Tom Sankey has had an ace up his sleeve for over a year, and he's about to play it.
On Wednesday, the 40th season of Howard County Summer Theatre will commence, and the longtime director and his all-volunteer cast and crew will present the first of eight performances of "Les Miserables."
Sankey, who is also a math teacher at Mount Hebron High School, was one of the first in the country to obtain the licensing rights for a live performance of the full-length stage version of Victor Hugo's classic tale of redemption, which were granted to the summer theater troupe in February 2013.
He's waited for over a year to tackle "Les Miserables," which opened on Broadway to critical acclaim in 1987, and he has savored every minute of anticipation.
"Many of us grew up with the iconic play," said Sankey, who marked his 30th year as HCST director in 2013. "People will know they're part of something grand."
Toby Orenstein, founder and creative director of Toby's Dinner Theatre, agreed.
"This is a fabulous thing for everyone in the community, as they held on to those rights forever and ever, and Tom and I were waiting for a very long time for them to be released," said Orenstein, who launched her own production of the musical last summer.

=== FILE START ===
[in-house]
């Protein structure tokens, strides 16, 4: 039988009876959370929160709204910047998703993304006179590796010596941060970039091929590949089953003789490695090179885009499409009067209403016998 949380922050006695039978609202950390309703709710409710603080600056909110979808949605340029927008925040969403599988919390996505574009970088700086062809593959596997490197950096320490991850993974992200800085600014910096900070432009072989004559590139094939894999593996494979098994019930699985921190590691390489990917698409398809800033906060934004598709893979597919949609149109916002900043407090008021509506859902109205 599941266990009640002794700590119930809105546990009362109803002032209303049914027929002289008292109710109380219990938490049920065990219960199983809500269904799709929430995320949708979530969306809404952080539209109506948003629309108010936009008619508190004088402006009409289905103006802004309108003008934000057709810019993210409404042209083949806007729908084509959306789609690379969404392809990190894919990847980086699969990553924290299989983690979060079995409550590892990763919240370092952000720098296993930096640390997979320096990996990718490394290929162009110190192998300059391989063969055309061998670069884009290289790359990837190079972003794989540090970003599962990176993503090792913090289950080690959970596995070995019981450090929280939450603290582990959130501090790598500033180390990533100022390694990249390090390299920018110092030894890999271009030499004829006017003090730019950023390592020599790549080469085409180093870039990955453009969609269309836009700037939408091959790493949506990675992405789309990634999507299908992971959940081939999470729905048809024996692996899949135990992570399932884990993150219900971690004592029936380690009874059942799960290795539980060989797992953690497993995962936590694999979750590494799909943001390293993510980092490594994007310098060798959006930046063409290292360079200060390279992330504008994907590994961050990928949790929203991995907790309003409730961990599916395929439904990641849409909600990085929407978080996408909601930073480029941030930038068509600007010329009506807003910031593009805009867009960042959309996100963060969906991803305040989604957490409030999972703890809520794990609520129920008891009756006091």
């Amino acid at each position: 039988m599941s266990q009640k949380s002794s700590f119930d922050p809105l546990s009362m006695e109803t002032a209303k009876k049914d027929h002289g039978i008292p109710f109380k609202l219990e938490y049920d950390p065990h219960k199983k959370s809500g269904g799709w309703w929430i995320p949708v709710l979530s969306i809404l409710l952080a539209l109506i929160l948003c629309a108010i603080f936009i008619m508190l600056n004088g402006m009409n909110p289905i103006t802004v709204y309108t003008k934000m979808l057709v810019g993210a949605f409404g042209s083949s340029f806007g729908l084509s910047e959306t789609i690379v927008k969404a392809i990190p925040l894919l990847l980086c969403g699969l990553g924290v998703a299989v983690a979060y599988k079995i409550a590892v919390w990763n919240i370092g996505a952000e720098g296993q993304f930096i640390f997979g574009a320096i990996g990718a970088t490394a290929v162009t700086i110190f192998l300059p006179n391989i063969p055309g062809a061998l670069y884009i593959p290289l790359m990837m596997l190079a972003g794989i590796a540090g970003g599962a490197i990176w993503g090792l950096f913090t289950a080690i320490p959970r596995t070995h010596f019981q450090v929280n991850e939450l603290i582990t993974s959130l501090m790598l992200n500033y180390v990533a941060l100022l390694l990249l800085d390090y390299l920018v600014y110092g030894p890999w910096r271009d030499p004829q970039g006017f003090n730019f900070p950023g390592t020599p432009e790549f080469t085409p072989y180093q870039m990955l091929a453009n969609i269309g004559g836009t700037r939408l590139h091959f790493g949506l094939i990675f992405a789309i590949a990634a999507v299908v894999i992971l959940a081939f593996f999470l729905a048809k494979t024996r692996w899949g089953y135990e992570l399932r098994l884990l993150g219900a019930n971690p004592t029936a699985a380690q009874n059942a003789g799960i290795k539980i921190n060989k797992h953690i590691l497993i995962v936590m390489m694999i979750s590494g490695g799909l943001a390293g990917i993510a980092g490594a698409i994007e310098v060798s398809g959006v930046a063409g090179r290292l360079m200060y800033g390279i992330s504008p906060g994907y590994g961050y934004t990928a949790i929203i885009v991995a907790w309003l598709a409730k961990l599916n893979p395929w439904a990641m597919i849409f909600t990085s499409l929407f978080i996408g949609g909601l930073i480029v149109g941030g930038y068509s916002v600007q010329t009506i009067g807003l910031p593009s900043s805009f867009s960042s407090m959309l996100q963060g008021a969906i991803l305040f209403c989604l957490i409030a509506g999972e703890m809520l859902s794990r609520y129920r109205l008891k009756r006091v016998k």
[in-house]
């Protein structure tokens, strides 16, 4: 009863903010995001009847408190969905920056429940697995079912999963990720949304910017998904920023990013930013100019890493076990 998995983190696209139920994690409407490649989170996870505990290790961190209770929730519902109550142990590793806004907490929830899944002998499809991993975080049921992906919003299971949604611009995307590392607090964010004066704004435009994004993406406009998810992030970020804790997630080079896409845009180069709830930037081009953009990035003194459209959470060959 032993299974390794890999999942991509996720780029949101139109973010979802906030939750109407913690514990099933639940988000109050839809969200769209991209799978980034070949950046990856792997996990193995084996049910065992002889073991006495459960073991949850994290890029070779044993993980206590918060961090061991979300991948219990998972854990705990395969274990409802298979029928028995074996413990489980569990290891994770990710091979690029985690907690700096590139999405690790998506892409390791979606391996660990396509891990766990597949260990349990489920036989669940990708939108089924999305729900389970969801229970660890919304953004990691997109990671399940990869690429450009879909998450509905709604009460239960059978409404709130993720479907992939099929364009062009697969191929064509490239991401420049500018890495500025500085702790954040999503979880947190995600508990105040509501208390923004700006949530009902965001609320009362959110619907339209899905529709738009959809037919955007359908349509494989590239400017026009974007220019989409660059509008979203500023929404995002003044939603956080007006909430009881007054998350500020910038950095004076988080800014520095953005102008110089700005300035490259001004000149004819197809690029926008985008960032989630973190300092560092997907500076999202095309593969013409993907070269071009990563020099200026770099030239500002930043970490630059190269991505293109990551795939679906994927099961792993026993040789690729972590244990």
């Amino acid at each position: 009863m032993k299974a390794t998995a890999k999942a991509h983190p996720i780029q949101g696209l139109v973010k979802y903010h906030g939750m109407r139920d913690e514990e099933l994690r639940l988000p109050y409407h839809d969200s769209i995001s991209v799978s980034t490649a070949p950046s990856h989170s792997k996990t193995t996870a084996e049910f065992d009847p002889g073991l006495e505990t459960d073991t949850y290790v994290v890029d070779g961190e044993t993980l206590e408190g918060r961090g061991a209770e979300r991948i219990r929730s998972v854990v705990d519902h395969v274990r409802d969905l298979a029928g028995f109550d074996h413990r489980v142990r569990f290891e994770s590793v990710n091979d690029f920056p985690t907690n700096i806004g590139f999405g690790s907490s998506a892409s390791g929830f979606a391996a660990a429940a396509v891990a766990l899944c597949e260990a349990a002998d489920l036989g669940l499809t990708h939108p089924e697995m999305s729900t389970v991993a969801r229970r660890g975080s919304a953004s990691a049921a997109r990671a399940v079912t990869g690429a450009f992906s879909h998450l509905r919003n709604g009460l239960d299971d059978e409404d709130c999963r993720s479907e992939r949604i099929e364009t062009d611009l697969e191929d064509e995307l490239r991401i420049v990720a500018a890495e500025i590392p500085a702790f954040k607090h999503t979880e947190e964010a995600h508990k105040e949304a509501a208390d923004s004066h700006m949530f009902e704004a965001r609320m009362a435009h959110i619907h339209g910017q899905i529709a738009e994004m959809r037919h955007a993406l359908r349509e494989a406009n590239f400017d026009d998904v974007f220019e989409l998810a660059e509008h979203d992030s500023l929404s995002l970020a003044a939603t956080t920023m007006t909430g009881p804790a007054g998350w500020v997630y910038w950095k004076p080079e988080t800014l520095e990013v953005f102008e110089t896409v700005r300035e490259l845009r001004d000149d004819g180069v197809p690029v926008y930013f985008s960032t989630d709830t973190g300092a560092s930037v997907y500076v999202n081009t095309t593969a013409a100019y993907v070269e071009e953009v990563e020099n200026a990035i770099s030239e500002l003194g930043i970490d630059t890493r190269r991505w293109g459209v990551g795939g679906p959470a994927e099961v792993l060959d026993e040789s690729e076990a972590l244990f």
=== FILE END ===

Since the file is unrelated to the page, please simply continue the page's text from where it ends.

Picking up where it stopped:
"Tom does a terrific job, and now he's giving people an opportunity to see or perform in a great piece of live theater," she said.
The community obviously recognized the magnitude of the opportunity, Sankey said, with 290 people auditioning for 104 parts, an all-time high. But having to reject one in three high-caliber hopefuls was difficult, he said.
The play's heavy themes about pockets of revolution in 19th-century France were a challenge for the actors, but Sankey said they have risen to the occasion.
"I put a lot of thought into choosing a play — considering its redeeming qualities, whether it will challenge the cast, and how we can put our own spin on it," he said.
He works with Howard County Summer Theatre on top of teaching calculus and directing two or three high school productions at Mount Hebron every year. He's taught at the Ellicott City school since 1980 and began directing there a year later.
Sankey often is asked about the dichotomy of his two pursuits, and he replies that passion and a love of order are integral to both.